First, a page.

In addition to being a well-known cleaning product, ammonia is essential in the manufacture of fertilizers that, equally, are necessary to produce food for livestock and mankind. The chemical process to synthesize this nitrogenous compound has hardly changed in 100 years and is still essential for our society, although scientists do not know how to mitigate its negative consequences on the environment.
When, during the summer of 1909, the German chemist Fritz Haber achieved the synthesis of ammonia from nitrogen – the most abundant gas in the atmosphere – and hydrogen, little could he foresee the enormous significance of his innovation. Years later, his countryman Carl Bosch was able to produce this substance at industrial scale by using catalysts and high pressure reactors.
Haber and Bosch, who were awarded the Nobel Prize for their research, gave their names to the ammonia production process that has not stopped being used since then. In fact, the Haber-Bosch process is the most significant innovation of the 20th century.
This is reported in the study that researchers from the University of the Basque Country have published in the journal Science and Engineering Ethics, where they present an historical review and detail the three activities involved in any innovation process when applied to the synthesis of ammonia: acquisition and/or generation of knowledge, industrial production and marketing.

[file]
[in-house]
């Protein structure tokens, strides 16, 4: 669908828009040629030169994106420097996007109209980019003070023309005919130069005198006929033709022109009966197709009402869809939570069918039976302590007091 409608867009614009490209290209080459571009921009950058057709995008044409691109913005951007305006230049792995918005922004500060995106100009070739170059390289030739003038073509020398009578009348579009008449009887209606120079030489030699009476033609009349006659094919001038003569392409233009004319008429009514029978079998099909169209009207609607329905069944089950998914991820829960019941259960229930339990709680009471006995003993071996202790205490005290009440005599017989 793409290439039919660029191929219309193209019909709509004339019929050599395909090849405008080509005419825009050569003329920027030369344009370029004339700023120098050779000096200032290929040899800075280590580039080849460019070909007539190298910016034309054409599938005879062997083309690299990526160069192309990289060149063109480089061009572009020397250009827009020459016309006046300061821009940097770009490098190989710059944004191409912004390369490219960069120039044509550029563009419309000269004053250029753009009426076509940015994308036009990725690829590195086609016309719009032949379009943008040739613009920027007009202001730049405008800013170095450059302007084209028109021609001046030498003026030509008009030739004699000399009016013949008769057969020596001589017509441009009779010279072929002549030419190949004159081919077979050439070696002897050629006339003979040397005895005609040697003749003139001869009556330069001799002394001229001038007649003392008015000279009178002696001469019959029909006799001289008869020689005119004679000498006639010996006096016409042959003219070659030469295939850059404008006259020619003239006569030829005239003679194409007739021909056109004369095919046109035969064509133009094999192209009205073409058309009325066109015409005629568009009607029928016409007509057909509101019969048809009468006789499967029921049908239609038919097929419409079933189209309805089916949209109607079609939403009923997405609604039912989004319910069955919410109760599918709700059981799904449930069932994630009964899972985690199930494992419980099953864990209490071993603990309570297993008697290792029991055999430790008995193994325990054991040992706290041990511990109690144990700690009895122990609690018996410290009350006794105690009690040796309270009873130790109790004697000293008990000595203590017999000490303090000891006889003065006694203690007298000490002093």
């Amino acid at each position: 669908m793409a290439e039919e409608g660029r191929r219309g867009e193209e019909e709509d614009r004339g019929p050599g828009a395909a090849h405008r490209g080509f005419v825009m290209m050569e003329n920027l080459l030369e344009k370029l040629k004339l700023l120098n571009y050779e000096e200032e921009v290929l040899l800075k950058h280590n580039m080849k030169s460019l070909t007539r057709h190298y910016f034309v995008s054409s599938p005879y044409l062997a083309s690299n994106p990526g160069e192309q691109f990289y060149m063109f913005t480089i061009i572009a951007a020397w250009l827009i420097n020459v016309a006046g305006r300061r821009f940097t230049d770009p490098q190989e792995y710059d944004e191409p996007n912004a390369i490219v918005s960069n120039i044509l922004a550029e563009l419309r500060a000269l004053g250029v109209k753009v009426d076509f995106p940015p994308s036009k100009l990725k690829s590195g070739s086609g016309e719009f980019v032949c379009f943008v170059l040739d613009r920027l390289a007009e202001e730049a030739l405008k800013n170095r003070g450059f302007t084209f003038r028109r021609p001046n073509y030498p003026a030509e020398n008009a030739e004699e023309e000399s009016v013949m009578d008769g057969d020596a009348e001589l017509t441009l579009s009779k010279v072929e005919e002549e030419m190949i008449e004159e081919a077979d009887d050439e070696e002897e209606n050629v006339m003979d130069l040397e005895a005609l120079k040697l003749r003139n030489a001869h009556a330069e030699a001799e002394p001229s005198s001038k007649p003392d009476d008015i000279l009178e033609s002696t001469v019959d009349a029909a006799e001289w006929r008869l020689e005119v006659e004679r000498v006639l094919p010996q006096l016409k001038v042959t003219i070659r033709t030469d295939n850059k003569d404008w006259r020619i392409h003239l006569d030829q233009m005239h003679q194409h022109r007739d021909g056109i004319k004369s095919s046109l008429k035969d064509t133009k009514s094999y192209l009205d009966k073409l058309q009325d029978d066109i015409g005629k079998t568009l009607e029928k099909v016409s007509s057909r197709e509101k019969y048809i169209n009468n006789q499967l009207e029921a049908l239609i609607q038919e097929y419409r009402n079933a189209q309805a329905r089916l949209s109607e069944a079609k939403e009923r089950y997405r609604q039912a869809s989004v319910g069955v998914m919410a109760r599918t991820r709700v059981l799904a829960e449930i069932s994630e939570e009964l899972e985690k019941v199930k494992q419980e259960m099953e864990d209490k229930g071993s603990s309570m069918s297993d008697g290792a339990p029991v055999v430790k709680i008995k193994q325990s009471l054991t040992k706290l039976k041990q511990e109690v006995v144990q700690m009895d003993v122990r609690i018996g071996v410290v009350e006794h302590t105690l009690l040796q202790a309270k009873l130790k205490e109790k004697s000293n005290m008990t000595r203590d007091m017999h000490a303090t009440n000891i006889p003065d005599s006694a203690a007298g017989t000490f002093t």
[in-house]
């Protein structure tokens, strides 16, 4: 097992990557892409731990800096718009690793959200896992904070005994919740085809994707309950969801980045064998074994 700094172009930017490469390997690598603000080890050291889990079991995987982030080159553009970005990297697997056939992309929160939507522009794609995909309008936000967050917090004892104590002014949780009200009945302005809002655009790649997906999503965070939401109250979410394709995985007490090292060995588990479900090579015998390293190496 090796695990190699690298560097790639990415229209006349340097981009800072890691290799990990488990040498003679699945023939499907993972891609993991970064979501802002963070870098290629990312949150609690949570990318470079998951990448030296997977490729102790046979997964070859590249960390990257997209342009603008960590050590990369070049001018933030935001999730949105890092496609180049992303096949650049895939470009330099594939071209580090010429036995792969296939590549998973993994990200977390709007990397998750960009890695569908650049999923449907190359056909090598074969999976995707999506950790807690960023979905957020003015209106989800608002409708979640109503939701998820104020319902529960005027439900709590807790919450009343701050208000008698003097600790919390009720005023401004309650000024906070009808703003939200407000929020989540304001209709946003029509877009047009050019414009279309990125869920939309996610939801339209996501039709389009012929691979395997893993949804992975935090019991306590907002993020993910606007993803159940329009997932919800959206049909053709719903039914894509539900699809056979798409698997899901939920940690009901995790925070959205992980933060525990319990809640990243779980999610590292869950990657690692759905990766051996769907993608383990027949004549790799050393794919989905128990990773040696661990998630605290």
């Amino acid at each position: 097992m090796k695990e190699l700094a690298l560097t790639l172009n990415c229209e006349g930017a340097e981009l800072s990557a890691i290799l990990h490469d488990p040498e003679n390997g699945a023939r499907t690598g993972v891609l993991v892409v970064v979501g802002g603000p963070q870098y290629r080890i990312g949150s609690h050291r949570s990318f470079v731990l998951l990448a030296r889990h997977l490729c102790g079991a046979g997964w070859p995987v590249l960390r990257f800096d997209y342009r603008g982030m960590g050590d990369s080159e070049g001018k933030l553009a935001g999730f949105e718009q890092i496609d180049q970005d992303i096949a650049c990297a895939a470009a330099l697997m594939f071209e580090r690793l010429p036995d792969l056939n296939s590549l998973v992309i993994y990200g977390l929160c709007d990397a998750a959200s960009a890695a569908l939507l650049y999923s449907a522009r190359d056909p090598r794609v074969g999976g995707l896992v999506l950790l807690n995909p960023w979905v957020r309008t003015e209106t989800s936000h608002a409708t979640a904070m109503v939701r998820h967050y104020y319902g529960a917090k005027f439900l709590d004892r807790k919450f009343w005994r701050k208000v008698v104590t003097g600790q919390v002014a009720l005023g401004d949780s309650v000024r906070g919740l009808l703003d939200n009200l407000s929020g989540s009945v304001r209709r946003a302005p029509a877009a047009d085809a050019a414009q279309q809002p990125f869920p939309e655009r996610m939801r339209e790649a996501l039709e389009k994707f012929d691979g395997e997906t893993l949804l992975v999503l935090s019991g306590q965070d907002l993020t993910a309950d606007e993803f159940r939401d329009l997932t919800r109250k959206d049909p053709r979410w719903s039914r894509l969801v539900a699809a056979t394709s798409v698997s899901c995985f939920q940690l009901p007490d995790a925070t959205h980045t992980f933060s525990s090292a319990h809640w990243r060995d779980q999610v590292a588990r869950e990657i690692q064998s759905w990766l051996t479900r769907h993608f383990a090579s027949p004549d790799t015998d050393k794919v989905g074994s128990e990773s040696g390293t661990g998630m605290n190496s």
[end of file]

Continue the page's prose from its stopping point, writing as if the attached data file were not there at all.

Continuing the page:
“When the First World War ended, ammonia emerged as an irreplaceable chemical for the production of fertilizers at large scale, which contributed decisively to the increase of food production and world population; and, even nowadays, we still depend on this process,” Astrid Barona, one of the authors, pointed out.
A great paradox
But despite its importance, the massive use of nitrogen fertilizers involves a great paradox. On the one hand, they are essential for ensuring the large amount of food that we consume, as does livestock, and on the other hand, they have a negative impact on the environment.
The reason is that the efficient use of the nitrogen that is employed in the industrial synthesis of fertilizers is very poor, which means that the remaining large amount contributes to the environmental pollution causing the eutrophication of the water, loss of biodiversity and negative alteration of the atmospheric balance.
“Although the Haber-Bosch process, that is high energy consuming, does not meet current sustainability requirements, there is no replacement alternative,” Barona claimed, “and the balance between human needs and natural resources is still pending “.